Can a divided nation have a shared past? Jill Lepore will talk about the challenge of writing the history of the United States in a time of division. Professor of American History at Harvard University, Lepore is a staff writer for The New Yorker, and the author of several prize-winning books, including The Secret History of Wonder Woman (2014).
For more information on this Speaker please visit prhspeakers.com.
Photo credit: Dari Michele
Distinguished speakers come to Case Western Reserve University as part of this annual lecture series to engage our community in active discourse on important subjects.
Previous speakers for the Distinguished Lecture Series include:
2017: Henry Louis Gates, Jr.
Henry Louis Gates, Jr., is the Alphonse Fletcher University Professor and Director of the Hutchins Center for African and African American Research at Harvard University. Emmy Award-winning filmmaker, literary scholar, journalist, cultural critic, and institution builder, Professor Gates has authored or co-authored twenty-one books and created fifteen documentary films, including Wonders of the African World, African American Lives, Faces of America, Black in Latin America, and Finding Your Roots, his groundbreaking genealogy series now in its third season on PBS.
2016: Dr. Abraham Verghese
Author of three award-winning books whose name is frequently a byline in newspapers and magazines worldwide, Dr. Abraham Verghese is Vice Chair for the Theory and Practice of Medicine at the School of Medicine at Stanford University. In 2009, his novel, Cutting for Stone, was published and quickly became an international bestseller. Dr. Verghese's continued emphasis on patient-physician relationships in an era of increased use of medical technology has made him a highly sought-after speaker and TEDTalk presenter. Dr. Verghese's writing has appeared in The New Yorker, Atlantic, The New York Times and The Wall Street Journal.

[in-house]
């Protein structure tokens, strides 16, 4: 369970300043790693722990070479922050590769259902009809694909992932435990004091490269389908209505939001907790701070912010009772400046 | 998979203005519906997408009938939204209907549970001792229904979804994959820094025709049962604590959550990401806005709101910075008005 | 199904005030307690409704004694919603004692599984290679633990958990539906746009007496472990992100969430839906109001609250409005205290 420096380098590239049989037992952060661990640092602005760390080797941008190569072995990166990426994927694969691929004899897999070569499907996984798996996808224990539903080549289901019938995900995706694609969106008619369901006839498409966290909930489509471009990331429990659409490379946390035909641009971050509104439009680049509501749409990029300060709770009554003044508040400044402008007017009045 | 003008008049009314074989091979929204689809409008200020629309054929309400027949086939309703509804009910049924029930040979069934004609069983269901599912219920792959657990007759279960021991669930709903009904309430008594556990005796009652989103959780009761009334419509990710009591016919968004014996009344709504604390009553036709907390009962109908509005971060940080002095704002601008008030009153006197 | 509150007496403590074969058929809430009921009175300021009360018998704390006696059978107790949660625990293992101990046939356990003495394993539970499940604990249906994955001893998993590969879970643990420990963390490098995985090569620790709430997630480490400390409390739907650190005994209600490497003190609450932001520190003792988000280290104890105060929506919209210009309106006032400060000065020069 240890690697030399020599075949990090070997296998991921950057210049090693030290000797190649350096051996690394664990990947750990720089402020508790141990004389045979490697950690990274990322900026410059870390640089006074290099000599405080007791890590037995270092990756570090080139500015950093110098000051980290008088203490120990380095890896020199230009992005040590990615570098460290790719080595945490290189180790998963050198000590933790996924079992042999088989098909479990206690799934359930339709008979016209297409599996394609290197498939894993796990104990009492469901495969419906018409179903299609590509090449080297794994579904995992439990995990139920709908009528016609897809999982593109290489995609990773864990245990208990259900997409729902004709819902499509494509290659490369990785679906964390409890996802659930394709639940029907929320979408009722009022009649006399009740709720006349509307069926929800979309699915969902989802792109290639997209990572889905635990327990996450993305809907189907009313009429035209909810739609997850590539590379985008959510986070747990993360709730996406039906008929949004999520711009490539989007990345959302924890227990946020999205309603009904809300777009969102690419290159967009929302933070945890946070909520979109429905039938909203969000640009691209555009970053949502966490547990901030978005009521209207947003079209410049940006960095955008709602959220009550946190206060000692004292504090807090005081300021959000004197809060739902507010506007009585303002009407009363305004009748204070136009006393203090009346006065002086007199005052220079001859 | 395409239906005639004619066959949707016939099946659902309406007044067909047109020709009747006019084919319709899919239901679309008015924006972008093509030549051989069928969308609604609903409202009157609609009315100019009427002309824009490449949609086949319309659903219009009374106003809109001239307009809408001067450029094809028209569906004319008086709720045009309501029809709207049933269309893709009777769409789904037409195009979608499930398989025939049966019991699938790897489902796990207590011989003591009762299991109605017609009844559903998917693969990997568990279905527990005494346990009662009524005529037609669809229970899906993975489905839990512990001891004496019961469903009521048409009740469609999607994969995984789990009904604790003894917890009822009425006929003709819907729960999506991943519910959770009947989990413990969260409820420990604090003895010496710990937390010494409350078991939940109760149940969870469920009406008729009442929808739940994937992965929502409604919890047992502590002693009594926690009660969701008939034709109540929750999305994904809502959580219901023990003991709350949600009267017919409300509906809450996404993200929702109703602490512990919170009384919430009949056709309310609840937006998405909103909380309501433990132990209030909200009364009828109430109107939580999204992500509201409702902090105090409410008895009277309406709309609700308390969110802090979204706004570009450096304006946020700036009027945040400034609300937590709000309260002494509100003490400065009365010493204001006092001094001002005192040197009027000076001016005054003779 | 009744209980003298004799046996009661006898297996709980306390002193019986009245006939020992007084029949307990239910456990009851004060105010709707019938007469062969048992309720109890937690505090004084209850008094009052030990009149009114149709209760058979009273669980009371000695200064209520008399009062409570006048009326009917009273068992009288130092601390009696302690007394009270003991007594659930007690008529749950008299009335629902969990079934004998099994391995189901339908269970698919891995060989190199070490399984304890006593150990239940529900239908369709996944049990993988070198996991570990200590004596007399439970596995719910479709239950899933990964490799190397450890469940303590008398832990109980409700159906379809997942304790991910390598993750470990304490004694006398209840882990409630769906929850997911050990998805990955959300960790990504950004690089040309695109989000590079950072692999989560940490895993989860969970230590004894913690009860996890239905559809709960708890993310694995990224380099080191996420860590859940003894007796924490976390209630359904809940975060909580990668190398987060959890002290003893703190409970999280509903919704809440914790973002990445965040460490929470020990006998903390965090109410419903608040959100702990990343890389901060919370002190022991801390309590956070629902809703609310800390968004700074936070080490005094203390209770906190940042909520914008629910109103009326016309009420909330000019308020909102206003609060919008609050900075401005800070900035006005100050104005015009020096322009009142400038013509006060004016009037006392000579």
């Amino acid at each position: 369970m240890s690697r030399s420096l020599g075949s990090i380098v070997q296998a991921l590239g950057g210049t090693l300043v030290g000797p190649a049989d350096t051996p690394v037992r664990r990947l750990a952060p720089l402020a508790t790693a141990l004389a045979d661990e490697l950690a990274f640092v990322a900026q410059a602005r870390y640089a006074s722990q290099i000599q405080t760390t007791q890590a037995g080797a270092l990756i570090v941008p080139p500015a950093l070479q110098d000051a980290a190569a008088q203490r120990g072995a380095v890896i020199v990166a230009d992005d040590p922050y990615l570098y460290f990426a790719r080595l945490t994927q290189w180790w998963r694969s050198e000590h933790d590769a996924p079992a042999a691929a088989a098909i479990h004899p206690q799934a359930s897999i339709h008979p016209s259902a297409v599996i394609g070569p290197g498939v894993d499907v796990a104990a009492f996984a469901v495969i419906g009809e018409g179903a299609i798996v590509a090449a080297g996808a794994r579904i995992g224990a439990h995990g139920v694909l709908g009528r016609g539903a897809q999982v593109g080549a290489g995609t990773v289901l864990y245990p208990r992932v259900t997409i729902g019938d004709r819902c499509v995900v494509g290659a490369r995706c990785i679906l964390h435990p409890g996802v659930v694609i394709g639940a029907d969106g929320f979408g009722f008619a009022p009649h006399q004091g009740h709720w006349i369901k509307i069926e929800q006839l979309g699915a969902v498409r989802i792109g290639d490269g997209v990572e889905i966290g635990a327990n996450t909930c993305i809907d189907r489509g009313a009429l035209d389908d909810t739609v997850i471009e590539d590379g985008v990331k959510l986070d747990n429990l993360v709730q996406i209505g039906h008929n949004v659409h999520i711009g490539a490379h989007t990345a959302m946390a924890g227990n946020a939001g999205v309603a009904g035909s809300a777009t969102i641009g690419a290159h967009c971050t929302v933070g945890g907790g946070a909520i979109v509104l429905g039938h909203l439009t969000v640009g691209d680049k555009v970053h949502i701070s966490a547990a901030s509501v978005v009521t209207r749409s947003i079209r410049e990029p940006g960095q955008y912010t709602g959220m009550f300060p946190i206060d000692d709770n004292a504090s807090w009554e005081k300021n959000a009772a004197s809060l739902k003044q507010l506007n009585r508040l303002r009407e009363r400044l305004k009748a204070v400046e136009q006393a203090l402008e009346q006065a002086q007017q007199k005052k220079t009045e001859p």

2015: Sherry Turkle
Sherry Turkle, a professor, author and licensed clinical psychologist, has spent the last 30 years researching the psychology of people’s relationships with technology and, in particular, how technology is shaping our modern relationships—with others, with ourselves, with it. Turkle, often described as “the Margaret Mead of digital culture,” offers a unique perspective on technology and social interaction, and on the psychological dimensions of technological change. Her work investigates the intersection of digital technology and human relationships, from the early days of personal computers to the present world of robotics, artificial intelligence, social networking and mobile connectivity.
2014: Elaine Pagels
Religion scholar and author Elaine Pagels is a preeminent figure in the theological community known for having forever changed the historical landscape of the Christian religion by exploding the myth of the early Church as a unified movement. Pagels is the Harrington Spear Paine Professor of Religion at Princeton University where she has taught since 1982. The recipient of Rockefeller, Guggenheim, and MacArthur Fellowships, her impressive body of work has earned international acclaim.
2013: Kwame Anthony Appiah
Called a post-modern Socrates, Kwame Anthony Appiah asks profound questions about identity and ethics in a world where the sands of race, ethnicity, religion and nationalism continue to realign and reform before our eyes. His seminal book Cosmopolitanism is a moral manifesto for a world where identity has become a weapon and where difference has become a cause of pain and suffering. In his latest book, The Honor Code: How Moral Revolutions Happen, Appiah argues that honor and morality are two separate entities, and that social reform stems more from evolving notions of honor than a true understanding of morality. In intellectually stimulating language, Appiah challenges readers to look beyond the boundaries—real and imagined—that divide us, and to see our common humanity.